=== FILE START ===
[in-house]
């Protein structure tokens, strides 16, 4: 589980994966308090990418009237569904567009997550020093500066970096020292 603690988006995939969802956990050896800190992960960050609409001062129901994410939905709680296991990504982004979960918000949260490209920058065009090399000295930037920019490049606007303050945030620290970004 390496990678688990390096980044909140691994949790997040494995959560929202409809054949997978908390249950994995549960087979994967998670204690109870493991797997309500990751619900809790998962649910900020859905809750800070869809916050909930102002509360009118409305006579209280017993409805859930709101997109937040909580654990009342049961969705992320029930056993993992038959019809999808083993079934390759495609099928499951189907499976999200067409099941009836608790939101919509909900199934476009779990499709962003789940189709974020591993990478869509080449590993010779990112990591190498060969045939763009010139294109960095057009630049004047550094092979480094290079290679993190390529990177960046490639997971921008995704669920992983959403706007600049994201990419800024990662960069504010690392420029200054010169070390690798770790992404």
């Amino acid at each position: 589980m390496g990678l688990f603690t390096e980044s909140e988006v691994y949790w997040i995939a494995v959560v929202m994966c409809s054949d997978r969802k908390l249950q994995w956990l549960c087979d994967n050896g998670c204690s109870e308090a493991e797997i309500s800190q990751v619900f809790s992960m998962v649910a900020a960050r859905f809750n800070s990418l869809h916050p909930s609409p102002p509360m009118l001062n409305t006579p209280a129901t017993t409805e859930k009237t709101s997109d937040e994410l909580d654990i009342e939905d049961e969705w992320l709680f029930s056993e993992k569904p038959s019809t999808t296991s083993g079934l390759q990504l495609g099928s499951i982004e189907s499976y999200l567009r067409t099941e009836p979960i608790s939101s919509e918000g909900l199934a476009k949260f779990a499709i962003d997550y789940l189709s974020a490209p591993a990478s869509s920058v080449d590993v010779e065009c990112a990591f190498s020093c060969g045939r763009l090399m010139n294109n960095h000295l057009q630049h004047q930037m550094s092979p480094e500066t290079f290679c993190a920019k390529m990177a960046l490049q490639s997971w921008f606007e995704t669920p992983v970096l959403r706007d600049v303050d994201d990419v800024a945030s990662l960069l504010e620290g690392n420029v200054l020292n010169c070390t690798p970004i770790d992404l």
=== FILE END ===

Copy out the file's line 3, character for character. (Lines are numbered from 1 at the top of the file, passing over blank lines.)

């Amino acid at each position: 589980m390496g990678l688990f603690t390096e980044s909140e988006v691994y949790w997040i995939a494995v959560v929202m994966c409809s054949d997978r969802k908390l249950q994995w956990l549960c087979d994967n050896g998670c204690s109870e308090a493991e797997i309500s800190q990751v619900f809790s992960m998962v649910a900020a960050r859905f809750n800070s990418l869809h916050p909930s609409p102002p509360m009118l001062n409305t006579p209280a129901t017993t409805e859930k009237t709101s997109d937040e994410l909580d654990i009342e939905d049961e969705w992320l709680f029930s056993e993992k569904p038959s019809t999808t296991s083993g079934l390759q990504l495609g099928s499951i982004e189907s499976y999200l567009r067409t099941e009836p979960i608790s939101s919509e918000g909900l199934a476009k949260f779990a499709i962003d997550y789940l189709s974020a490209p591993a990478s869509s920058v080449d590993v010779e065009c990112a990591f190498s020093c060969g045939r763009l090399m010139n294109n960095h000295l057009q630049h004047q930037m550094s092979p480094e500066t290079f290679c993190a920019k390529m990177a960046l490049q490639s997971w921008f606007e995704t669920p992983v970096l959403r706007d600049v303050d994201d990419v800024a945030s990662l960069l504010e620290g690392n420029v200054l020292n010169c070390t690798p970004i770790d992404l």